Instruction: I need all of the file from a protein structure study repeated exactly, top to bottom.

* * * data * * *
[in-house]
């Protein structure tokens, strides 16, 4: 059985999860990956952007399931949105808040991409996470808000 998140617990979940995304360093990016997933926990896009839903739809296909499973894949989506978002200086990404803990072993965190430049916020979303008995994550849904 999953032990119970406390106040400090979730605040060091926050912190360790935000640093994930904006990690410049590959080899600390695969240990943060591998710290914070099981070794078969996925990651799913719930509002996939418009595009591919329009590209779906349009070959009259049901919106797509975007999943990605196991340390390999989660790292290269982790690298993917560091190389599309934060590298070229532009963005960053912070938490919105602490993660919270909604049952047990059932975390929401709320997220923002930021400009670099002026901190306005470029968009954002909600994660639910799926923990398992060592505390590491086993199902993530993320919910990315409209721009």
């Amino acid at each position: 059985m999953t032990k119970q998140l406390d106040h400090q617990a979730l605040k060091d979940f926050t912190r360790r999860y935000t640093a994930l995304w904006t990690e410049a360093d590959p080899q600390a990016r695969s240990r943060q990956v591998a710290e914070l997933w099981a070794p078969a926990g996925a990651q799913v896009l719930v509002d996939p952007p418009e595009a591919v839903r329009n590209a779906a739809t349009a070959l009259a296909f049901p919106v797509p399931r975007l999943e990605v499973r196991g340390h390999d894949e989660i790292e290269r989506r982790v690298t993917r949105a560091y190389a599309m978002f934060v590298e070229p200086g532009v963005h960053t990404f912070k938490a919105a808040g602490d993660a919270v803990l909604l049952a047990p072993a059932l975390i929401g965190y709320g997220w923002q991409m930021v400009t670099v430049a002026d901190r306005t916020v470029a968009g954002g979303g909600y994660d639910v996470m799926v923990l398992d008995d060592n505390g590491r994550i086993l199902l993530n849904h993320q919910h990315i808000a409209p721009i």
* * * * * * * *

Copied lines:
[in-house]
């Protein structure tokens, strides 16, 4: 059985999860990956952007399931949105808040991409996470808000 998140617990979940995304360093990016997933926990896009839903739809296909499973894949989506978002200086990404803990072993965190430049916020979303008995994550849904 999953032990119970406390106040400090979730605040060091926050912190360790935000640093994930904006990690410049590959080899600390695969240990943060591998710290914070099981070794078969996925990651799913719930509002996939418009595009591919329009590209779906349009070959009259049901919106797509975007999943990605196991340390390999989660790292290269982790690298993917560091190389599309934060590298070229532009963005960053912070938490919105602490993660919270909604049952047990059932975390929401709320997220923002930021400009670099002026901190306005470029968009954002909600994660639910799926923990398992060592505390590491086993199902993530993320919910990315409209721009």
């Amino acid at each position: 059985m999953t032990k119970q998140l406390d106040h400090q617990a979730l605040k060091d979940f926050t912190r360790r999860y935000t640093a994930l995304w904006t990690e410049a360093d590959p080899q600390a990016r695969s240990r943060q990956v591998a710290e914070l997933w099981a070794p078969a926990g996925a990651q799913v896009l719930v509002d996939p952007p418009e595009a591919v839903r329009n590209a779906a739809t349009a070959l009259a296909f049901p919106v797509p399931r975007l999943e990605v499973r196991g340390h390999d894949e989660i790292e290269r989506r982790v690298t993917r949105a560091y190389a599309m978002f934060v590298e070229p200086g532009v963005h960053t990404f912070k938490a919105a808040g602490d993660a919270v803990l909604l049952a047990p072993a059932l975390i929401g965190y709320g997220w923002q991409m930021v400009t670099v430049a002026d901190r306005t916020v470029a968009g954002g979303g909600y994660d639910v996470m799926v923990l398992d008995d060592n505390g590491r994550i086993l199902l993530n849904h993320q919910h990315i808000a409209p721009i």